Wednesday, July 01, 2009

June 25-26: Torta Sacher

A vegan potlucker formerly known as Buttons hosted a Europe-themed potluckin' party a few days before she set off for the real thing. Michael stirred together a pot-load of mushroom paprikash (made with Tofutti Sour Supreme), while I pulled out The Vegeterranean and started flicking pages from the back - I knew there was a recipe for vegan Sachertorte in there!

Unlike Michael, I've not eaten a 'real' Sachertorte and so didn't have specific expectations. Well, maybe one or two - I assumed it'd be a round, multi-layered cake. Actually it's a smallish quantity of batter, to be baked in a square cake tin. Though it's supposed to be carefully sliced into three layers, my cake proved to be less than 2 inches tall. I had no hope of splitting it into more than two layers!

I didn't have high expectations of the chocolateyness of this recipe, given that both the cake and the 'ganache' use cocoa rather than chocolate. But you can be assured that it is a moist, rich and very chocolatey experience! The apricot jam that's spread between the layers is difficult to recognise, but certainly contributes to the moist texture and fruity sweetness. Likewise it's unlikely that your guests will spot the espresso (which is in both the cake and the ganache) but I think it contributes to the depth of flavour.

Another great thing about this cake? It doesn't require any weird ingredients as vegan substitutes, just non-dairy milk (I used rice-based rather than the suggested soy), vegetable oil, margarine and vinegar. The most difficult to locate ingredient might be the extra-refined '00' flour, which I found at our local independent grocer. I reckon you could substitute your usual plain flour without ill effects.

The downside? It's not the smooth and elegant creation I had envisaged. Moist cakes are difficult to cut cleanly, and I also struggled to spread the ganache evenly. And then there's the square and squat dimensions. This Sacher's not something to daintily serve and nibble for high tea, but it is a great basic chocolate cake to have in your repertoire. (Skip the fiddly jam layers for easy-peasy weeknight baking.) There's even half a chance that a vegan-friendly cook would have all the ingredients on hand without a trip to the shops.

Vegan Sachertorte
(adapted very slightly from The Vegeterranean by Malu Simoes and Alberto Musacchio)

75g cocoa
200g Italian '00' flour
200g sugar
1/2 teaspoon salt
1 1/4 teaspoons baking powder
1 teaspoon vanilla extract
80mL brewed espresso, cooled
100mL sunflower oil
2 tablespoons white vinegar
210mL rice milk
200g apricot jam

Preheat the oven to 180°C. Line a 20cm square cake tin with paper and grease it lightly.

In a medium-sized bowl, sift together the cocoa, flour, sugar, salt and baking powder.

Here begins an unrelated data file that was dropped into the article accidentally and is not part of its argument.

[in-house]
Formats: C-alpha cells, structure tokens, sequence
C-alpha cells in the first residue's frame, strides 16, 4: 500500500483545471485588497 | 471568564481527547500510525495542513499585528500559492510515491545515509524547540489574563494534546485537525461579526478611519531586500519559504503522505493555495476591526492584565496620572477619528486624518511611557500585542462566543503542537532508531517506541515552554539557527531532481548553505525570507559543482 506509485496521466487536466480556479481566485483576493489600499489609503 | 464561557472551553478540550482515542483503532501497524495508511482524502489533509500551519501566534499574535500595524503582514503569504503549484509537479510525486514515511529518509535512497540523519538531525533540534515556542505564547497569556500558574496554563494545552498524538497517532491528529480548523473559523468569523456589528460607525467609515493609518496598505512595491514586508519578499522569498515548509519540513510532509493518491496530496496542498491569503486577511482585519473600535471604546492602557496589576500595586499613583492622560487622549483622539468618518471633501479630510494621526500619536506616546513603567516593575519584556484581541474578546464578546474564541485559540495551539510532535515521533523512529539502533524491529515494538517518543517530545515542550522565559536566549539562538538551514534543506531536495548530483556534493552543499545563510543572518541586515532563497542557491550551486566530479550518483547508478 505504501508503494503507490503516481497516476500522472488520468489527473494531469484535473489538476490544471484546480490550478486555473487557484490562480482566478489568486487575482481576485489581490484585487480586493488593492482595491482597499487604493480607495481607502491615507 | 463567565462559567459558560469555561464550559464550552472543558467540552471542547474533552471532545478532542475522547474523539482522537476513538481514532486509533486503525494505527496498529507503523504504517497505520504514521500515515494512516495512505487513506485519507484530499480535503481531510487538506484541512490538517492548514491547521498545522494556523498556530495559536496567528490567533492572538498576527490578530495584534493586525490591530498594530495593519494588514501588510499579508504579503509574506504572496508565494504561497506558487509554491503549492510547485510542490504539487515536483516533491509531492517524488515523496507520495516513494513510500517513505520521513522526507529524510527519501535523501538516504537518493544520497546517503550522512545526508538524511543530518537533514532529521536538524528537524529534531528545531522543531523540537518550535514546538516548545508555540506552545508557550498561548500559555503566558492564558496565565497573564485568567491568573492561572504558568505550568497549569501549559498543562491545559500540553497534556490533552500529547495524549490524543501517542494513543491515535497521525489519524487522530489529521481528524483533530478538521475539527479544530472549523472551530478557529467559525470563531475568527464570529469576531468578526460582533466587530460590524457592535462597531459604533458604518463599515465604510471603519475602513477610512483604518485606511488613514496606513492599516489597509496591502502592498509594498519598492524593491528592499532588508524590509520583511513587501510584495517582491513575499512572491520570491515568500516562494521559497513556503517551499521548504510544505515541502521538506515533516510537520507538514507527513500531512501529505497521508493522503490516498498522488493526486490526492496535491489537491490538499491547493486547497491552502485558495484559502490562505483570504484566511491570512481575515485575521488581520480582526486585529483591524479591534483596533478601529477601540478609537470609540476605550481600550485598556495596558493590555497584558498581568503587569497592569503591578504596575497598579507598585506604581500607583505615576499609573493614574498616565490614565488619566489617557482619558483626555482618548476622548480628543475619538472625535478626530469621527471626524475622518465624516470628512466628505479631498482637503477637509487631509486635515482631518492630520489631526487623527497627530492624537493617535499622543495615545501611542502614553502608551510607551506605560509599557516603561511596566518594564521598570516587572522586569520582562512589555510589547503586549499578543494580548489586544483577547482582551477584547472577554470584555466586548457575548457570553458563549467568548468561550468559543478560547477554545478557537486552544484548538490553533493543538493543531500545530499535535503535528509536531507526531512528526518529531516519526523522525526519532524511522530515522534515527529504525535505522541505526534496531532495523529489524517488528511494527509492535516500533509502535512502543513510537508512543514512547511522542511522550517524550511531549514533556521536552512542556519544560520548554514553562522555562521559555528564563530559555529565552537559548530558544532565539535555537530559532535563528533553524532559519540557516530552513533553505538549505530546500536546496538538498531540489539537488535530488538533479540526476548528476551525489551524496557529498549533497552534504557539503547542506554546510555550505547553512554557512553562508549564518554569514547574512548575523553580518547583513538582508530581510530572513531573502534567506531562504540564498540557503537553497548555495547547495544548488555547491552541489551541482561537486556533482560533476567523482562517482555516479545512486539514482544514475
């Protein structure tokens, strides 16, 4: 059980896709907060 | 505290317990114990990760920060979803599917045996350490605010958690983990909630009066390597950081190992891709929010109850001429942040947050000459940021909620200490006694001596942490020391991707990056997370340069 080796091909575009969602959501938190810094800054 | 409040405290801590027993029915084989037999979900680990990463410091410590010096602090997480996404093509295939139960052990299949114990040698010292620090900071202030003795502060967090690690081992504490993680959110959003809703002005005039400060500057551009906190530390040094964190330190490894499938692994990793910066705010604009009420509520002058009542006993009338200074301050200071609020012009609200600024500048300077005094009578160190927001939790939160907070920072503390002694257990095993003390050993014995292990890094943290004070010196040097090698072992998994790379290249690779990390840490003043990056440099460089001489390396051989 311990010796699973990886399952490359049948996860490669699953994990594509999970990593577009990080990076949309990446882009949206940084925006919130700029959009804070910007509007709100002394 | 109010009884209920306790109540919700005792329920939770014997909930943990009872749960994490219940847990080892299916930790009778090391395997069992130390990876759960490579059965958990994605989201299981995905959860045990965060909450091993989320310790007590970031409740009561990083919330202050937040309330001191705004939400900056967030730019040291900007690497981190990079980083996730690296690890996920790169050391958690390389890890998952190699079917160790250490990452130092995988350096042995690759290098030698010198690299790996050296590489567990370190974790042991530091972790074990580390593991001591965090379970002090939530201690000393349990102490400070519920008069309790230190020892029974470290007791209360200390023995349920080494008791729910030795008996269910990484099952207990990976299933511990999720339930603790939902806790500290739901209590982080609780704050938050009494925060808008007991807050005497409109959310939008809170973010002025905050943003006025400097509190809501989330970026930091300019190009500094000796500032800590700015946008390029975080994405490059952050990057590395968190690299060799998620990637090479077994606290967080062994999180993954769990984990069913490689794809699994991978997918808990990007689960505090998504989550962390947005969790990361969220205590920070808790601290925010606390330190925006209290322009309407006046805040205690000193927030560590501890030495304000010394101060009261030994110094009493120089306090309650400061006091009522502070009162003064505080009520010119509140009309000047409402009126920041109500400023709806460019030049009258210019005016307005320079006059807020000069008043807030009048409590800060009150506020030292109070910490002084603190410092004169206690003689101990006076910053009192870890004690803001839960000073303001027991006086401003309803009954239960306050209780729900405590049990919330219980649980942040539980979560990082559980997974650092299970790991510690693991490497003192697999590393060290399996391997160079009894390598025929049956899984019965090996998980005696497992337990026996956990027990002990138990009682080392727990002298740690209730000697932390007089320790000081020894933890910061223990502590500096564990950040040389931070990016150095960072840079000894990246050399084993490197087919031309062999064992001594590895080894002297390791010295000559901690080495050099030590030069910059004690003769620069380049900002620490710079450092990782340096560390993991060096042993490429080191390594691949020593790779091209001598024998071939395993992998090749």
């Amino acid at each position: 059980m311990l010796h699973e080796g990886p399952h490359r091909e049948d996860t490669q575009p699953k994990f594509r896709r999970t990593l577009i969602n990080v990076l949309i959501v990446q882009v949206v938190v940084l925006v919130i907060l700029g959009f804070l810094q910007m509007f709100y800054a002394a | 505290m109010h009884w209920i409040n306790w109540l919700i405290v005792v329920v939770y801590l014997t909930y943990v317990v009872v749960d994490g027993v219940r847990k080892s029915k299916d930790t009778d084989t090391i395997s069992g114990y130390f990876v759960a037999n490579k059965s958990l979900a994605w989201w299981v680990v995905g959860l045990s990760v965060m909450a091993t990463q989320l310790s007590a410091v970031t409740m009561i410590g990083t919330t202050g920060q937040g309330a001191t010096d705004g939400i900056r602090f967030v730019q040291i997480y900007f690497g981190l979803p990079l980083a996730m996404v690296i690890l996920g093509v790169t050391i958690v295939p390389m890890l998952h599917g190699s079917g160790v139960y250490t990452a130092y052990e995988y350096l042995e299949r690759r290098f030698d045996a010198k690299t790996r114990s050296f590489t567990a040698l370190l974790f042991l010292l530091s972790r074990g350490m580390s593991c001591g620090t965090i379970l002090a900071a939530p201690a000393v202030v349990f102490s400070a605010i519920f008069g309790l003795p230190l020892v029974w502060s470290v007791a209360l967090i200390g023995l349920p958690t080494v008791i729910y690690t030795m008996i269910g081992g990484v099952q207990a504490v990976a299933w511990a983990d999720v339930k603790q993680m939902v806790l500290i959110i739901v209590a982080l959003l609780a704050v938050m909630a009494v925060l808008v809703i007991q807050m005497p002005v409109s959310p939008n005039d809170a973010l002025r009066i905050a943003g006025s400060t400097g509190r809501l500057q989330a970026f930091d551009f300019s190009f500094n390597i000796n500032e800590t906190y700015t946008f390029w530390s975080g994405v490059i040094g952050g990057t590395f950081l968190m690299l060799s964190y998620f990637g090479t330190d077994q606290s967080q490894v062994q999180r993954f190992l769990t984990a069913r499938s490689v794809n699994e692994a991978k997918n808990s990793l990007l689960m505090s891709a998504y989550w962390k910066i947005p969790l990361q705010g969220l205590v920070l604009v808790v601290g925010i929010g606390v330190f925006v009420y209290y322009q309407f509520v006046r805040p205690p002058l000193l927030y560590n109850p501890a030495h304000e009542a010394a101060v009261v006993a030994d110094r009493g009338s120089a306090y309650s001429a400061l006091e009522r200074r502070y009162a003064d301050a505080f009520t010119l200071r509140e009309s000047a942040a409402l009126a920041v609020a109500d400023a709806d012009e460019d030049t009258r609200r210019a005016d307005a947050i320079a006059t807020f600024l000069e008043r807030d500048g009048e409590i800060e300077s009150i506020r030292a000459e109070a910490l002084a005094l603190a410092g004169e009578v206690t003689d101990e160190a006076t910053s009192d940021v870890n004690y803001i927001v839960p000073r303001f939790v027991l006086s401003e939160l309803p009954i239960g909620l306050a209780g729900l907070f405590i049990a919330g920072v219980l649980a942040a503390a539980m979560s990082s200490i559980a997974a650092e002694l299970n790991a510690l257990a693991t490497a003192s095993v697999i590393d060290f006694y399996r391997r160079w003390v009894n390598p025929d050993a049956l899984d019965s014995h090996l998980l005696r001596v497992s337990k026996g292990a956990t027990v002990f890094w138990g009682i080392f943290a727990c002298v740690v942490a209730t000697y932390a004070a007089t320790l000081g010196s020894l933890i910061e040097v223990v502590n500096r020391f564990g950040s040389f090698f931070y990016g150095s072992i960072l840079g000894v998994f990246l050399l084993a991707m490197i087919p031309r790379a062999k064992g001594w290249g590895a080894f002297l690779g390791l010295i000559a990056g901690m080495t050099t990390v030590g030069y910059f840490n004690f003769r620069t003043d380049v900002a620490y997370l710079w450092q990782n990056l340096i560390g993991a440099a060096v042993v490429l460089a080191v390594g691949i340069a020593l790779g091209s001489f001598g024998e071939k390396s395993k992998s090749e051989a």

In a larger bowl, whisk together the vanilla, coffee, oil, and vinegar. Gradually whisk in the dry ingredients, then the milk.

Pour the cake batter into the cake tin, smooth the top flat, and bake it for about 35 minutes, checking for doneness with a skewer. Allow the cake to cool completely while it's in the tin.

Take a look at your cake and decide how many layers you want. Split the jam into as many equal portions as you will have layers. To one portion, add a very small amount of boiling water and push the mixture through a sieve. Mix the strained apricot pieces into the other portions of jam, and reserve the smooth, sieved jam portion for the top layer.

Use a serrated knife to trim the top of the cake until it's flat. Gently slice the cake horizontally into layers. Spread a portion of the chunky jam between each cake layer and stack them back up. Spread the smooth portion of jam on the top of the cake. Transfer the cake to its serving plate.

2 tablespoons cocoa
3 tablespoons icing sugar
2 tablespoons warm espresso
2 tablespoons Nuttelex

Combine all the ingredients in a double boiler, mixing until the ganache is smooth and shiny (I just rig up two saucepans, with boiling water in the bottom one and ganache in the top one). Pour and spread the ganache over the cake - you will have to work quickly, while the ganache is still warm. Allowing a drippy effect down the sides will probably be smoother and prettier than trying to force full coverage of the cake.

Let the cake cool completely and store it in the fridge.


  1. It certainly looks delicious. I'm intrigued by the ingredients that go into a vegan cake. Particularly rice milk, is it just the starch that comes from rice? If so, how is that a substitue for cow's milk which is a protein? Why not just use water?

  2. Sacher torte is the world's best cake and I'm sure your variation is just as good.

  3. Hiya KJ! The original recipe used soy milk rather than rice milk so there were was probably plenty of protein in that version. I made the swap as a flavour preference rather than thinking about the composition, and the resulting cake texture seemed quite 'normal'. I guess water could potentially be fine too! I'd love to set up a multi-cake experiment.

    Thanks, Kitchen Hand. :-)

  4. wow this looks divine - I might have to get off the dairy to try it! :D

  5. Thanks, Mel! We are developing a habit of keeping some kind of vegan milk next to the dairy stuff in the fridge. :-)